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Upper Midwest Politics — As Blue as the Great Lakes

McCain may think he has a shot — but Michigan, Minnesota, and Wisconsin remain solidly Democratic territory.

by
Ari J. Kaufman

Bio

July 28, 2008 - 12:48 am
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Still, John Kerry only managed to win the state by less than half a percentage point. Returning to our map, Democrats seem to be consolidated everywhere: in the Milwaukee area, huge college towns like Madison, and especially in the west close to the Mississippi River. Why then was 2004 so close? And will this be the case in 2008 as well?

To find answers, we traveled through the Wisconsin’s Northernwoods, then down into Central Wisconsin. Scenes were very patriotic and conservative. Farms dotted undulating hills, while roaring rapids dominated the lush terrain below. “Pro-life Across America” signs, celebrating the annual summer walk, were every few miles along the highways. Like neighboring Minnesota, nearly 30% of Wisconsinites are Catholic, and churches of all denominations were abundant.

While eating delicious Italian beef at his country restaurant, “Denny,” a Democrat with a Chicago/Polish accent and a dangling cross, informed me that he supports Obama, while his wife Ellen, an Independent, was undecided. They both admire McCain’s experience, but fear a “third term for Bush.” Ellen also added that as a religious person, she’s “offended by Obama supporters who wear his face on shirts and treat him as God.” “That’s wrong,” she said angrily. “We came up by our bootstraps and love this nation, for the record.”

As you move south and west however, approaching the Great Lakes and flatlands toward the Chicago area, Volvos and Subarus begin to replace trucks and domestic sedans. Welcome to Madison: the Berkeley of the Midwest. As we moved toward campus on a 90 degree day, scantily-clad summer school students were headed to nearby Lake Mendota en masse. We went onto the beautiful campus where the usual college suspects were found; some distributing anti-war material, others skating and playing hacky sack. Obama stickers abound. He spoke before 16,000 here in February, and one guy I talked with said, “They could have filled up Camp Randall (football stadium with over 100,000 seats) for him but it was wintertime.” Inside the university bookstore, greeting cards mocked Bush and even the Clintons, but not Obama, who was displayed basically as a “BaRock Star.” There were “ImpeachMints” and “NationalEmbarrassMints” with the president’s face on them by the registers.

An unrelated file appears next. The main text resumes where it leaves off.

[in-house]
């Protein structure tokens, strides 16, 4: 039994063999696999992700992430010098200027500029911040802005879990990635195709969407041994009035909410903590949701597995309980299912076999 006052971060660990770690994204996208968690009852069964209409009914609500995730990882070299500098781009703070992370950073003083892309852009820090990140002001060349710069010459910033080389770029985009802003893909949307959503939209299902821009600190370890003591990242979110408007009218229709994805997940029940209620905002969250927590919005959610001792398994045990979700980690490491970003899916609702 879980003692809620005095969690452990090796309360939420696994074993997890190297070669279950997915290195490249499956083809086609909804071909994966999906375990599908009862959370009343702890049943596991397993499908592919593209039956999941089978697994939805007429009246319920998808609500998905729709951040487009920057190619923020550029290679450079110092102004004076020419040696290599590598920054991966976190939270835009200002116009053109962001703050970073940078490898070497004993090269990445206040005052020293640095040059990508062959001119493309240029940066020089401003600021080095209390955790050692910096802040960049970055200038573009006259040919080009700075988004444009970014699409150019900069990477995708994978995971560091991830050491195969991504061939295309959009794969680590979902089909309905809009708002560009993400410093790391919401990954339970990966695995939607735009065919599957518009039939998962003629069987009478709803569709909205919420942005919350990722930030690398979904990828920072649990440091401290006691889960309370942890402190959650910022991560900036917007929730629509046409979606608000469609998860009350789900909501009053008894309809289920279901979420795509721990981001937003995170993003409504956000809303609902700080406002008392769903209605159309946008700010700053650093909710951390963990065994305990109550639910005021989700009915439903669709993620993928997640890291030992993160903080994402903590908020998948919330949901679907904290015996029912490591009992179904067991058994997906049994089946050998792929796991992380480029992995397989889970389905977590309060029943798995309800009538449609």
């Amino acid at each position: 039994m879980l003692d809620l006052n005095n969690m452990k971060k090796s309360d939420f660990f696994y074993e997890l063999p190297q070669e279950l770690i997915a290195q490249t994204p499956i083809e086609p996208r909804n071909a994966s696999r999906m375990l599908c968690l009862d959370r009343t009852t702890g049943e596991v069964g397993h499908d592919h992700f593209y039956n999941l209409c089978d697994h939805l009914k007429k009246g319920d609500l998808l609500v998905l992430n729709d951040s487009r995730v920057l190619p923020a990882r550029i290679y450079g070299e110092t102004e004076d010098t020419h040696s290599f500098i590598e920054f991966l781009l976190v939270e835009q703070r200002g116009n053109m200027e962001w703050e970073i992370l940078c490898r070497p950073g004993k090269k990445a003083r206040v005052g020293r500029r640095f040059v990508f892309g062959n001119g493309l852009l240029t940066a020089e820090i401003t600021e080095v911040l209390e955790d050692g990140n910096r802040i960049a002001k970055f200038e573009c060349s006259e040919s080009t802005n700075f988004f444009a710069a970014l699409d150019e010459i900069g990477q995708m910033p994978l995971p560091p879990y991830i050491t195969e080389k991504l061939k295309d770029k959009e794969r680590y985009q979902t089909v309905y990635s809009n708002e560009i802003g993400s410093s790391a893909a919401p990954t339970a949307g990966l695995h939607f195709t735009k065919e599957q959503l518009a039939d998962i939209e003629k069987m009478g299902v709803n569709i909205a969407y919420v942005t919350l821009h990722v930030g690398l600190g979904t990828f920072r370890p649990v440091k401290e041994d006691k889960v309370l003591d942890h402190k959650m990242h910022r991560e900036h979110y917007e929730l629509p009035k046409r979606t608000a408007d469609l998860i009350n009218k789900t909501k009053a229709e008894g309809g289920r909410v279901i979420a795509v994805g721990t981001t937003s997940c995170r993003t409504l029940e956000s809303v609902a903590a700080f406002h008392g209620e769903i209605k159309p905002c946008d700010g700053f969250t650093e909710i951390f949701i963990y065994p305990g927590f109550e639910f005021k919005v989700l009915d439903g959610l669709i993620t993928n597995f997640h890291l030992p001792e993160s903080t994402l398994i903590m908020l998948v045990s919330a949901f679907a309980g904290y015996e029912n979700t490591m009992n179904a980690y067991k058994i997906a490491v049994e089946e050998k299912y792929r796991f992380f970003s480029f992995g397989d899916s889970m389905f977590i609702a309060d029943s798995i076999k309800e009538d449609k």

Noteworthy is that Madison, the most liberal city in Midwest outside Chicago, was the subject of a fascinating recent NY Times article bemoaning “the end of the 60s” on college campuses. But is Madison representative of the entire Badger State? The economy is good, as per the president of the Wisconsin Bankers Association, who told a local station we were listening to that “Wisconsin banks tend to be more conservative than the industry…our banks outperformed their peers out of state as we didn’t participate in any risky mortgage lending.”

This might help McCain. We spoke with a young construction worker who makes $13 per hour when in Michigan, but when in Wisconsin, he pulls down $31.50 per hour working 20 hour days for the fire department assisting residents during recent floods. With $355 per week unemployment in the winter, “Jim” is not complaining. When I inquired, the non-union member told me he is for McCain, but many of his colleagues support Obama. Most of them are union members.

Michigan

Michigan is only a tad different from its brethren to the west. The Wolverine State is extremely liberal in its cities and southeast population centers, and indeed has nearly twice the population of its western neighbors. Catholicism is less prevalent, while Protestantism, Judaism, and Islam is more the norm.